12. Carolco (1988–1995)
That blue laser illuminating this labyrinth of a logo is just as winding as Carolco’s 20-year reign: they started with massive successes like Terminator 2 and the Rambo series only to collapse into bankruptcy in the late 90s. It was a sudden and screeching descent punctuated by Cutthroat Island, the biggest commercial flop of all time.
For a medium-budget production house, this is some majestic stuff: an enormous chamber with Art Deco overtones, glinting gears and cogs moving in mass synchrony, and a lush symphony rising in the distance. Oh, and metallic doors large enough to be the gates of heaven itself.
Speaking of lions, how about a real one? The ageless Leo the Lion’s roar never fails to rouse the audience from the trailer-induced slumber to which they have inevitably succumbed. Note of interest, though: there have been five lions to grace MGM’s banner, of which Leo, featured since 1957, is the fifth and longest-tenured. Tanner, who served as resident roarer from 1934–1956, is often cited as the most recognized of the five. The first, second, and fourth felines, in chronological order, are Slats, Jackie, and George.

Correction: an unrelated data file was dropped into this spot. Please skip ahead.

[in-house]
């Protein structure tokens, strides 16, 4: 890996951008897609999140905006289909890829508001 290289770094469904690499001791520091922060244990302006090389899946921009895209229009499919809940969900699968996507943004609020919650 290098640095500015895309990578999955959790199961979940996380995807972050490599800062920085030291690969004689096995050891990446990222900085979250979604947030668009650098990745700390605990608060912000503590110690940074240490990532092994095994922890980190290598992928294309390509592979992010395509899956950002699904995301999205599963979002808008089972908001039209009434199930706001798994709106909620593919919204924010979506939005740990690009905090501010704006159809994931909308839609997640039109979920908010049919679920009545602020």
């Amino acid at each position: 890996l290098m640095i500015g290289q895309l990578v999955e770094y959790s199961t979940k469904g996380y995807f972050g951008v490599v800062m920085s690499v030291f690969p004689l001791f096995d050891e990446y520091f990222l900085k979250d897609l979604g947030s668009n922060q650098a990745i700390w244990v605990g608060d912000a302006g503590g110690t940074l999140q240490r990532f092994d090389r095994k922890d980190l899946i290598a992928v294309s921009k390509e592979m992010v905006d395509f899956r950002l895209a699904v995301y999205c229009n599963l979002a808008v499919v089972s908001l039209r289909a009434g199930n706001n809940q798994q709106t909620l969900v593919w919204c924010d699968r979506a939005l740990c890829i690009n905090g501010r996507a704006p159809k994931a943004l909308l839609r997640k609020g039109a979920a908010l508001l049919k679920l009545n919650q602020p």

9. Scott Free Productions
Given Tony and Ridley Scott’s penchant for sci-fi and special effects, you’d assume their production house bumper flaunted some flashy CGI wizardry. Instead it’s eerie, organic, and entirely entrancing.
Nothing like our beautiful planet, a thousand points of light, and fanfare fit for a British coronation to imbue what is essentially a commercial with all the significance of the universe and meaning of life.
7. Film District
This short always gets me thinking: what if cities had actual film districts? Classic cinema playing on sides of skyscrapers, sepia street lighting, gargantuan squares dotted with spectators? Take note, city planners of the (distant) future.
Of the kids who love Pixar, few realize that the lovable lamp has a name — Luxo Jr. — and that he was the eponymous star of Pixar’s very first film, the Oscar-nominated short Luxo Jr. A simple enough concept, but its power probably comes from how much perfection we expect from the movie following it.